「修行尺八」歴史的証拠の研究   ホームページ
      'Shugyō Shakuhachi' rekishi-teki shōko no kenkyū hōmupēji -

The "Ascetic Shakuhachi" Historical Evidence Research Web Pages

Introduction & Guide to the Documentation & Critical Study of Ascetic, Non-Dualistic Shakuhachi Culture, East & West:
Historical Chronology, Philology, Etymology, Vocabulary, Terminology, Concepts, Ideology, Iconology & Practices

By Torsten Mukuteki Olafsson • トーステン 無穴笛 オーラフソンデンマーク • Denmark


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ca. 630-645: Did the Imperial Music Master
     Lü Ts'ai really Invent the "Chinese Shakuhachi"?

No, we know of no reliable proof that Lü Ts'ai, 606-665, or any possible other named person, specifically invented and manufactured any "shakuhachi flute" with actual, real finger holes, such as a "Chinese shakuhachi"!

Although it is very popular to credit the early T'ang Dynasty music master Lü Ts'ai/Lü Cai,
呂才, active ca. 627-649, with the "invention" of the "Chinese shakuhachi", the Chinese historical source being referred to, the 'Chiu T'ang Shu', 旧唐書, "Old Book of T'ang", Chuàn/Juàn/Vol. 79, dated 945, certainly only relates the term 'shakuhachi', Chinese: 'chi'h-pa', 尺八, to the set of twelve Chinese pitch pipes: 'lü-kuan', 律管, or: 'shi-er lü-lü', 十二律呂, that were in fact in existence and use at least as early as during the Former Han Dynasty, 202 BCE to 9 CE – not to a set of "12 shakuhachi flutes of differing length".

Set of 12 Chinese pitch pipes dated a. 180 BCE found at a famous, very significant burial site at Ma-wang-tui near Ch'ang-sha in Hunan Province, China.

Set of 12 Chinese pitch pipes dated a. 180 BCE found at a famous, very significant burial site
at Ma-wang-tui, No. 3 Tomb, near Ch'ang-sha in Hunan Province, China.
Picture from a special edition of the archaeological magazine Wen Wu, September, 1972.

It should be noted that the 12 pitch pipes shown above were possibly manufactured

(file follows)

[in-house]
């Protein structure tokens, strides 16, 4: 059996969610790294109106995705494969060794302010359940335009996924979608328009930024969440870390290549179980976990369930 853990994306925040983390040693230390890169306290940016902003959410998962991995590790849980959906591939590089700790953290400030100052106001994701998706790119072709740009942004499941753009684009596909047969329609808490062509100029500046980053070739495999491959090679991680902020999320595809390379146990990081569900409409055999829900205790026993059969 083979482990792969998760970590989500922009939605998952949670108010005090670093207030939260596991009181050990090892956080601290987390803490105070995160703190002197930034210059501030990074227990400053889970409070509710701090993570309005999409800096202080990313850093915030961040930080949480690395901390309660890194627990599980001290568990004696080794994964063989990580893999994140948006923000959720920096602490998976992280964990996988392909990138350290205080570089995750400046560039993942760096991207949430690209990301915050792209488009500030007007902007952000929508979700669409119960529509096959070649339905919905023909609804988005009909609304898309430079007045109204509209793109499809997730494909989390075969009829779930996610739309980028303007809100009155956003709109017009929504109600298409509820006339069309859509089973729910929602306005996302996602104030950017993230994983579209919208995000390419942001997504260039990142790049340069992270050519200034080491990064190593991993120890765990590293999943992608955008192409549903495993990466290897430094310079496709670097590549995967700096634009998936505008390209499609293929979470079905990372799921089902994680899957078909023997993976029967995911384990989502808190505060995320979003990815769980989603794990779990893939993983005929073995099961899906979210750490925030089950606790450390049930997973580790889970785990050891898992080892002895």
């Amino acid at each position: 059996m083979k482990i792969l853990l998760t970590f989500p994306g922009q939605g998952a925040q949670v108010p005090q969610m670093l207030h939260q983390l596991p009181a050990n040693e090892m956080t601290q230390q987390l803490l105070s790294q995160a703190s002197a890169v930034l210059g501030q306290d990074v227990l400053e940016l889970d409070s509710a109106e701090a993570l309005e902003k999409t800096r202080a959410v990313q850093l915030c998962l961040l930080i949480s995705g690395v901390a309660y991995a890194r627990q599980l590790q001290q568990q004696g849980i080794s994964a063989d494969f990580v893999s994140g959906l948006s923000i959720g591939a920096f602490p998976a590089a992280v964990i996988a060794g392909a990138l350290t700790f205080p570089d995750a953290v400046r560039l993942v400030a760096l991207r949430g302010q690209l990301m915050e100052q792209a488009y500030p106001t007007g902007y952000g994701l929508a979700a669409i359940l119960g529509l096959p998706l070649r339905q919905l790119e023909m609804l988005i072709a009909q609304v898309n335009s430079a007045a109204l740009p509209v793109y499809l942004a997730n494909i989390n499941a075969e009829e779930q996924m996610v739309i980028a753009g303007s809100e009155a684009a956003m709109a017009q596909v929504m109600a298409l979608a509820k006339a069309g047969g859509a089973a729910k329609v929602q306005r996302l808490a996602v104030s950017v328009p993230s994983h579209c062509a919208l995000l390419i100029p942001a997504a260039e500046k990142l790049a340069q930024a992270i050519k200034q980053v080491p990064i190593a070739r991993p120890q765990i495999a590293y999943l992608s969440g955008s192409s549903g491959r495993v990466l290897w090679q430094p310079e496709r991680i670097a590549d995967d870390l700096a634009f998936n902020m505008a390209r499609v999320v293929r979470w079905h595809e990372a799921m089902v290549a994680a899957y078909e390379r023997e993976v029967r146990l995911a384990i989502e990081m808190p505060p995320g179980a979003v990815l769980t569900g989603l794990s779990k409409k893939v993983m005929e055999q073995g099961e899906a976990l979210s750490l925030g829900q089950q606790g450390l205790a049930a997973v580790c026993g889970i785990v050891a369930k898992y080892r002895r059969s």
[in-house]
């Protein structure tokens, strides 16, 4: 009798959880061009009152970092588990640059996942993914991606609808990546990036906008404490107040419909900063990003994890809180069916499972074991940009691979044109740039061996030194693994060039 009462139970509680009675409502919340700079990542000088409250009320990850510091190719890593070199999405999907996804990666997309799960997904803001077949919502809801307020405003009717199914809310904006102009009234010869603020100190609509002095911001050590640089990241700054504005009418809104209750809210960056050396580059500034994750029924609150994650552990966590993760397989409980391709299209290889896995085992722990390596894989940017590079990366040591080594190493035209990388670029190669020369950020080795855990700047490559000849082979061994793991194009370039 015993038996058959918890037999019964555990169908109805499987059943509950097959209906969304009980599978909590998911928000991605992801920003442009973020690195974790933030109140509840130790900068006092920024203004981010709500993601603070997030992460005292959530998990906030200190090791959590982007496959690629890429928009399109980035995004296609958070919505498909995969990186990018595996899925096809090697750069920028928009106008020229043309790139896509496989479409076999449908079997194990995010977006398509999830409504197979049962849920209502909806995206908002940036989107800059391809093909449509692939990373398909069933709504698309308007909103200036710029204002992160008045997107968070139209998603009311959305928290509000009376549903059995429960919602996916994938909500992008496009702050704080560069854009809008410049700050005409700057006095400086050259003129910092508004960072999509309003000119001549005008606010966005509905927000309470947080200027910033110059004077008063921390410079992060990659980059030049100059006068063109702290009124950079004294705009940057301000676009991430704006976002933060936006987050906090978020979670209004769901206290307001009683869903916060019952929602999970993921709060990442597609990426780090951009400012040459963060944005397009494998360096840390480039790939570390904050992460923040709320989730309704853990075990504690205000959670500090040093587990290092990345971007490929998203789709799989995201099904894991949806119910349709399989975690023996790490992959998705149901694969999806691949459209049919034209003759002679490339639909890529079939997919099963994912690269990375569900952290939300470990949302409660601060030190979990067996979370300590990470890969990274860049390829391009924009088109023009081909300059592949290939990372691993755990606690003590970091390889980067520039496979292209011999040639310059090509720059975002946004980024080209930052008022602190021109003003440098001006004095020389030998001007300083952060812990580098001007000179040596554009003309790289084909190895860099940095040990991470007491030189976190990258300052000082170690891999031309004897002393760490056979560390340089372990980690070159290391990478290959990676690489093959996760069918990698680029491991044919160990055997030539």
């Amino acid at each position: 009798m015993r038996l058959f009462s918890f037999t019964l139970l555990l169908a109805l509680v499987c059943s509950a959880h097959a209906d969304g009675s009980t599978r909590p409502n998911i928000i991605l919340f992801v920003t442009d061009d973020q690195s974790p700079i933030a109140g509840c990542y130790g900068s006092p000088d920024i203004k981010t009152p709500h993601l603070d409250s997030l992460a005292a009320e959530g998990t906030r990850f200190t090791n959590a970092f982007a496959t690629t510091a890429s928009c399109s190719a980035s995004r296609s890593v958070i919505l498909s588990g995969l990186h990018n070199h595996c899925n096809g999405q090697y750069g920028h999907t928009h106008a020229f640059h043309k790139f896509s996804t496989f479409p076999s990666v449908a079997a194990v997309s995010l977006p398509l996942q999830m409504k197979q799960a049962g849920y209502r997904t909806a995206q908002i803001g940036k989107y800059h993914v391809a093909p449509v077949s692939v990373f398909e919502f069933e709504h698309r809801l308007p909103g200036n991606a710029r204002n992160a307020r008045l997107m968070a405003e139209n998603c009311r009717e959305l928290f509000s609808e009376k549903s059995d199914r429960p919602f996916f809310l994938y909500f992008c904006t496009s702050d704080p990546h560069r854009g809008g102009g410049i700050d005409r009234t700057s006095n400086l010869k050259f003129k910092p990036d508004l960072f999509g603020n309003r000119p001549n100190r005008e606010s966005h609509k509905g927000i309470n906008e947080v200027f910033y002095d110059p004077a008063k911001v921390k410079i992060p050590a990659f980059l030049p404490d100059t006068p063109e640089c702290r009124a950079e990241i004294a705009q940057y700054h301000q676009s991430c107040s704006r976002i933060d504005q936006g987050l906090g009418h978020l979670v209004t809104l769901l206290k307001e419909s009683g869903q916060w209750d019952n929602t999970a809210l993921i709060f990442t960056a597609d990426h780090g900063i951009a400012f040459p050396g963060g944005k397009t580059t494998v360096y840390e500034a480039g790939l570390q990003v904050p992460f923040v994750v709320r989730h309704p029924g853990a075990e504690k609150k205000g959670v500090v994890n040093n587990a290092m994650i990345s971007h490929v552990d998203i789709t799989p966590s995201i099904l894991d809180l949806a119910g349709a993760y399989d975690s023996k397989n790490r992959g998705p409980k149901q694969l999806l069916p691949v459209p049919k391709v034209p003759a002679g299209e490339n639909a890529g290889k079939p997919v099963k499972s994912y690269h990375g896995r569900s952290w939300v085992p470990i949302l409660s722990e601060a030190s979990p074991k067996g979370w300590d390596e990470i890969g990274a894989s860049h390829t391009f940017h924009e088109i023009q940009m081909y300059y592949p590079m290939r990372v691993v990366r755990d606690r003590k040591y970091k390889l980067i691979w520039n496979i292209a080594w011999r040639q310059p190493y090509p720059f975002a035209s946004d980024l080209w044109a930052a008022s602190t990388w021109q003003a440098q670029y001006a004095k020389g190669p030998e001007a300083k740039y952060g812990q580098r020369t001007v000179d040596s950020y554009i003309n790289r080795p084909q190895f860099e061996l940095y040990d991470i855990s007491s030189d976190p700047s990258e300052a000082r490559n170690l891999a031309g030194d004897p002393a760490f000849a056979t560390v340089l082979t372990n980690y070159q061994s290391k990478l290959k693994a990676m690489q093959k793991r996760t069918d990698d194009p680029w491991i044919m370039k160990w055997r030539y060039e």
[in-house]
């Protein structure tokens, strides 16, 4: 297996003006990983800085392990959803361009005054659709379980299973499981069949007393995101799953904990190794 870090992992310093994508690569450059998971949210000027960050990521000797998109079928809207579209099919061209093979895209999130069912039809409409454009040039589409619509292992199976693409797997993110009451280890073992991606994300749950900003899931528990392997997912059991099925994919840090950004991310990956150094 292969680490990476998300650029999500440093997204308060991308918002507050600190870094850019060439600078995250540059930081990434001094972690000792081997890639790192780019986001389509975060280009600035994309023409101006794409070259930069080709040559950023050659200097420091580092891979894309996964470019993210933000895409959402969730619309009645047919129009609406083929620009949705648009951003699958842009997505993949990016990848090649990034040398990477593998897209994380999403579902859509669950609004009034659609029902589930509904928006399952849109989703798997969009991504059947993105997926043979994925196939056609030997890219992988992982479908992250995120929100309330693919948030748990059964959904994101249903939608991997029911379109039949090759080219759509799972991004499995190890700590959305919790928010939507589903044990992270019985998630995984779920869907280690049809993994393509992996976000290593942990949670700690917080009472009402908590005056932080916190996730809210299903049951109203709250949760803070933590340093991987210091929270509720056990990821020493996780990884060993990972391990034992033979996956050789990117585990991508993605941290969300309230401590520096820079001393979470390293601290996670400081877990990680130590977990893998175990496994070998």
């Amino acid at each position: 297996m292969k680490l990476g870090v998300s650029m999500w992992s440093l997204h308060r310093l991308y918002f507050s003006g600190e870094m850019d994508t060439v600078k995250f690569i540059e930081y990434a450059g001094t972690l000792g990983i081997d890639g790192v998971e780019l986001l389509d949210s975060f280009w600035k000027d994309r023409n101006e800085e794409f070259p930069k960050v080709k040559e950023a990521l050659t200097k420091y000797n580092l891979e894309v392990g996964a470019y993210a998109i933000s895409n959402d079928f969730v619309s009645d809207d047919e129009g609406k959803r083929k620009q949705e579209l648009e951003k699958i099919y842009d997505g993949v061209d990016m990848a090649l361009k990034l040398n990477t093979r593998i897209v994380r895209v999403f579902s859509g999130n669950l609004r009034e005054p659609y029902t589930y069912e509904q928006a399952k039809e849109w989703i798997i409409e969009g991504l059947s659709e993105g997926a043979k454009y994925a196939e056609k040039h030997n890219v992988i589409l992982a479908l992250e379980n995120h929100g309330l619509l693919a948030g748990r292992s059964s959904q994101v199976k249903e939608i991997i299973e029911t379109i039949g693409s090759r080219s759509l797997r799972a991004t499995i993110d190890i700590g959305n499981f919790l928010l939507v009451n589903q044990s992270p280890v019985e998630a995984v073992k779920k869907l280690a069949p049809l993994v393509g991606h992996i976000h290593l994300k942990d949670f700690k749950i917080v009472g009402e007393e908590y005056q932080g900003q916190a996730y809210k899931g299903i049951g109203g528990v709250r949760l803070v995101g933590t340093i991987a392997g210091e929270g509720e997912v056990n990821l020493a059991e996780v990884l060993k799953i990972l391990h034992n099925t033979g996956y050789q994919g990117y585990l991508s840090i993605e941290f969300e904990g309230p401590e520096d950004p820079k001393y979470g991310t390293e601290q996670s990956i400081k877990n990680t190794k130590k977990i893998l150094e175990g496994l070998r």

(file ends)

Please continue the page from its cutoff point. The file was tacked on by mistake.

to be part of a special Chinese Han Period type of mouth organ, namely the 'yu', .

Quotation from the "Lü Ts'ai Tradition" passage in the Old T'ang Dynasty History Book, Chuàn/Juàn/Vol. 79, dated 945 CE:


Link to the relevant Chinese source texts in question:

Lü Ts'ai Shakuhachi legend in one version of the 'T'ang-shu'

One T'ang-shu edition in the possession of the Museum of Hangzhou Local Chronicles/Hangzhou Local History Museum, China.

Bamboo pitch pipe dimensions in the T'ang-shu

Dimensions of the bamboo pitch pipes

Court music instruments list

Names of T'ang court musical instruments listed in the T'ang-shu

Clay figurines of possible T'ang Dynasty musicians

Clay figurines of possibly Chinese T'ang Dynasty musicians, the one to the left seemingly
a 'xiao'/Chinese 'shakuhachi' player, the one to the right playing a horizontal stringed zither


Here is the Lü Ts'ai shakuhachi chapter presented by the Chinese website:


















The Chinese website presents this picture of Lü Ts'ai, 606-665, on a biography webpage about him:

Court music instruments list

The music master Lü Ts'ai, 606-665 - probably a quite contemporary picture ...


Japanese musicologist Akedo Shin'ya, 明土真也, has presented this interesting conclusion of his regarding Lü Ts'ai's pitch pipes - link to PDF below:

" - - - It has thus far widely been understood that the shakuhachi was invented by LU Cai ( 呂才 ; circa 600−665)of the Tang( )Dynasty.

Therefore, the measurement of the instruments of both the Hōryū-ji Temple and the Shōsō−in was long considered to have been based on Tang-xiao-chi唐小尺)measurement, even though some of them at the Shōsō-in do not match it. - - - "

Read more here - source:

This web page may be further elaborated in the future ...

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